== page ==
We were over the moon with our new car. We were so excited that we offered to bring my mum and my mum-in-law to see a play in Portadown.  One of my work colleagues was appearing in it. We duly arrived to pick them up and started off to Portadown. Now they say that pride comes before a fall and we were extremely proud of our new purchase. With about 10 miles to go to our destination there was a thud followed by a scraping noise. Gordon stopped the car, got out and was gutted to find the exhaust pipe lying in the middle of the road. Oh the embarrassment! We arrived somewhat late for the production after a patch up job on the exhaust.
We settled into a routine and Saturday was shopping day. A local grocery store was the venue and the bill for my weekly shop rarely exceeded £6. No luxuries and no carry outs. Basic food and very few occasions to eat out. We had no washing machine so a couple of nights a week were spent in the launderette in Botanic Avenue. No central heating, no microwave, how did we manage? To save money, we traveled home to the parents at the weekend, got well fed and waited on.

We had the car for a couple of months and after the necessary repairs it was going great. In fact it was quite a mover. We were able to park right outside our bedroom window. The bedroom being at the front of the flat and the flat being on the ground floor. Ok, I know you all realised that. Anyhow one morning we headed off to work. I went out first. Gordon, I shouted, where did you park the car?   There was a space where are car should have been!

Morris Cooper 1970 S MkI
Morris Cooper 1970. CC !

Cars were parked on either side of the space.  Our car was gone. We phoned the police and were stunned when Gordon was asked where he had been at 2 o’clock the previous night. Apparently our car had been used as a getaway car for an armed robbery on the Antrim Road. When it was eventually returned we discovered a jemmy stuffed down behind the passenger seat. Obviously a thorough search by the RUC!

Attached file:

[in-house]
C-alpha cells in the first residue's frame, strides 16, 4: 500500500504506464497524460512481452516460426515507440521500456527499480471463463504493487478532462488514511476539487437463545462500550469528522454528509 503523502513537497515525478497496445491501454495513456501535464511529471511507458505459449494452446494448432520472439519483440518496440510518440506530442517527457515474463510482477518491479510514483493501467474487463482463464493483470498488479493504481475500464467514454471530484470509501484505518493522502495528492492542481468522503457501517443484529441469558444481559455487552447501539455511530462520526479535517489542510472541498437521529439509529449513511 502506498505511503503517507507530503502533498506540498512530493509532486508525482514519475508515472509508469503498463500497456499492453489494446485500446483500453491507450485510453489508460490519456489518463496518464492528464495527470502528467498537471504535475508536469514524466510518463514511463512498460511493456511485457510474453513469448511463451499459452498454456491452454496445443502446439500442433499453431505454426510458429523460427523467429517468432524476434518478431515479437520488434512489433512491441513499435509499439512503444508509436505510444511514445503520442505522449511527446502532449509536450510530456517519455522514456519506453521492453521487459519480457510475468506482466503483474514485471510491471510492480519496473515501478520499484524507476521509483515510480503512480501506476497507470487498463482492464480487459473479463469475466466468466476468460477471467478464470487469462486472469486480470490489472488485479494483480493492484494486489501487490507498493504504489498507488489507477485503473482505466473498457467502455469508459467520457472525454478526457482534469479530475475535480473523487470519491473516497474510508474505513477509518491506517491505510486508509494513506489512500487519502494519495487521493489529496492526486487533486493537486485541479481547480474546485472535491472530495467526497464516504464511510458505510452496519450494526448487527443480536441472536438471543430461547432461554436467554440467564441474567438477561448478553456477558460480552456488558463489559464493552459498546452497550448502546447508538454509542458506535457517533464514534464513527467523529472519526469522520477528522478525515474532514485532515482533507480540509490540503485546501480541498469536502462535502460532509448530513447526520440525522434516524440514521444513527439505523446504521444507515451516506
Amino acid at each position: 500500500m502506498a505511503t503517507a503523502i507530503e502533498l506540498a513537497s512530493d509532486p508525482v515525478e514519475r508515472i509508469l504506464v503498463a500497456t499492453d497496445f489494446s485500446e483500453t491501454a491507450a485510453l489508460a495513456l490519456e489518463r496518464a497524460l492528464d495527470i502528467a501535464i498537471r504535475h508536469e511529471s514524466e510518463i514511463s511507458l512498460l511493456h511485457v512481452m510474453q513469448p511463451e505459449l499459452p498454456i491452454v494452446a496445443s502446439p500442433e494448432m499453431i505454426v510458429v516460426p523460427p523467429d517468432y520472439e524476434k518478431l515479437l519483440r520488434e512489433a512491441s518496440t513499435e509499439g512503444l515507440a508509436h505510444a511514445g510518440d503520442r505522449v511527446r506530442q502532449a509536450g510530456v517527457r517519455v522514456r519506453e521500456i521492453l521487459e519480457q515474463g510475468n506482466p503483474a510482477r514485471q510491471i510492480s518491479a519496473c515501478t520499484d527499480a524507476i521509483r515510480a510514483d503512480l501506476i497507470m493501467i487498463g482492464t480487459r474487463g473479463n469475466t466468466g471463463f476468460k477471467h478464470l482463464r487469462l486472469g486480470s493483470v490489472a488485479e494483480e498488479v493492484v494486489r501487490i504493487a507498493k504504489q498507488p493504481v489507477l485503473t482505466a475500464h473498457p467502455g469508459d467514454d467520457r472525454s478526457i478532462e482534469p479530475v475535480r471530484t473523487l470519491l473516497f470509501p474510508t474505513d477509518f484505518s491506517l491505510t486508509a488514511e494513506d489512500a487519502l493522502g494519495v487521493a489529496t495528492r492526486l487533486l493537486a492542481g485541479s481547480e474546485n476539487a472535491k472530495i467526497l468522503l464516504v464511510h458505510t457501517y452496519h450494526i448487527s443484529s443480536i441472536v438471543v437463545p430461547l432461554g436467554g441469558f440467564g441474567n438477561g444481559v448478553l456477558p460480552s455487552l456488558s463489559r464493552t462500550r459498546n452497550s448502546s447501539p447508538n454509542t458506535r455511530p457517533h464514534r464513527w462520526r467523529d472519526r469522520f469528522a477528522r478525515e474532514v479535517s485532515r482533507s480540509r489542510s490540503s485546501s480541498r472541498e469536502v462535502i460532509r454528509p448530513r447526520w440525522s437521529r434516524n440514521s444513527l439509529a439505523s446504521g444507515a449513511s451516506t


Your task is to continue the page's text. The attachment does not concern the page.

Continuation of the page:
When I look back on it now we were both very young to get married.  But it wasn’t unusual, back in those days when women were still treated as second class citizens, for young women to see their future as married with a family. I even had to resign from the Civil Service on getting married and had to reapply for my job.  I think we were quite lucky in that we had both lived independently from our families for a number of years and were used to budgeting and looking after ourselves.  It must have been difficult getting married, leaving home and straight into managing a household. As we headed into 1971 we had hope that things would improve and peace would return to Northern Ireland. How wrong we were.